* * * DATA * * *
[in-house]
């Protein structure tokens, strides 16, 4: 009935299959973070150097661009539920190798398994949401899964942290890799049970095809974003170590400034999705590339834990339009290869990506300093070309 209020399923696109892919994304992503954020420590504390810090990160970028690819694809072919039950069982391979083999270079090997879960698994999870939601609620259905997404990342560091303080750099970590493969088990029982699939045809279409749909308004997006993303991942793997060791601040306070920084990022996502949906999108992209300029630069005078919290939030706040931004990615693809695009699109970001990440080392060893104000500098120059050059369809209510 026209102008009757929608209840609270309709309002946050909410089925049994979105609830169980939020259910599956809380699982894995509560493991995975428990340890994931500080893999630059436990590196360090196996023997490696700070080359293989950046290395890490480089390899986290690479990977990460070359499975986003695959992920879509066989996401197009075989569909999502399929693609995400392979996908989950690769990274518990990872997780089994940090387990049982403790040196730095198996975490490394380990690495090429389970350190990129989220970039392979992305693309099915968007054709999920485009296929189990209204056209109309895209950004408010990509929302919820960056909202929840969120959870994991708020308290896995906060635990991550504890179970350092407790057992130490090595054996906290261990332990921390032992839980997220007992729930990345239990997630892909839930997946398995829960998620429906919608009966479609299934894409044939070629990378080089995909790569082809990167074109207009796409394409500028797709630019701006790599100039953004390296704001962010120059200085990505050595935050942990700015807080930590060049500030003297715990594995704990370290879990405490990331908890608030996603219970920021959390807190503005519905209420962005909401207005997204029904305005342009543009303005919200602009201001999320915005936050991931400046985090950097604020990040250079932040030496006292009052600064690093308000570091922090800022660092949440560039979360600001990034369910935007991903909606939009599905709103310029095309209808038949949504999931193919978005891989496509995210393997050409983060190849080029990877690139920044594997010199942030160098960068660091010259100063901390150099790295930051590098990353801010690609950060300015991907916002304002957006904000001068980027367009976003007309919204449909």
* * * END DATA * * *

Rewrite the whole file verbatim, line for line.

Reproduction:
[in-house]
């Protein structure tokens, strides 16, 4: 009935299959973070150097661009539920190798398994949401899964942290890799049970095809974003170590400034999705590339834990339009290869990506300093070309 209020399923696109892919994304992503954020420590504390810090990160970028690819694809072919039950069982391979083999270079090997879960698994999870939601609620259905997404990342560091303080750099970590493969088990029982699939045809279409749909308004997006993303991942793997060791601040306070920084990022996502949906999108992209300029630069005078919290939030706040931004990615693809695009699109970001990440080392060893104000500098120059050059369809209510 026209102008009757929608209840609270309709309002946050909410089925049994979105609830169980939020259910599956809380699982894995509560493991995975428990340890994931500080893999630059436990590196360090196996023997490696700070080359293989950046290395890490480089390899986290690479990977990460070359499975986003695959992920879509066989996401197009075989569909999502399929693609995400392979996908989950690769990274518990990872997780089994940090387990049982403790040196730095198996975490490394380990690495090429389970350190990129989220970039392979992305693309099915968007054709999920485009296929189990209204056209109309895209950004408010990509929302919820960056909202929840969120959870994991708020308290896995906060635990991550504890179970350092407790057992130490090595054996906290261990332990921390032992839980997220007992729930990345239990997630892909839930997946398995829960998620429906919608009966479609299934894409044939070629990378080089995909790569082809990167074109207009796409394409500028797709630019701006790599100039953004390296704001962010120059200085990505050595935050942990700015807080930590060049500030003297715990594995704990370290879990405490990331908890608030996603219970920021959390807190503005519905209420962005909401207005997204029904305005342009543009303005919200602009201001999320915005936050991931400046985090950097604020990040250079932040030496006292009052600064690093308000570091922090800022660092949440560039979360600001990034369910935007991903909606939009599905709103310029095309209808038949949504999931193919978005891989496509995210393997050409983060190849080029990877690139920044594997010199942030160098960068660091010259100063901390150099790295930051590098990353801010690609950060300015991907916002304002957006904000001068980027367009976003007309919204449909």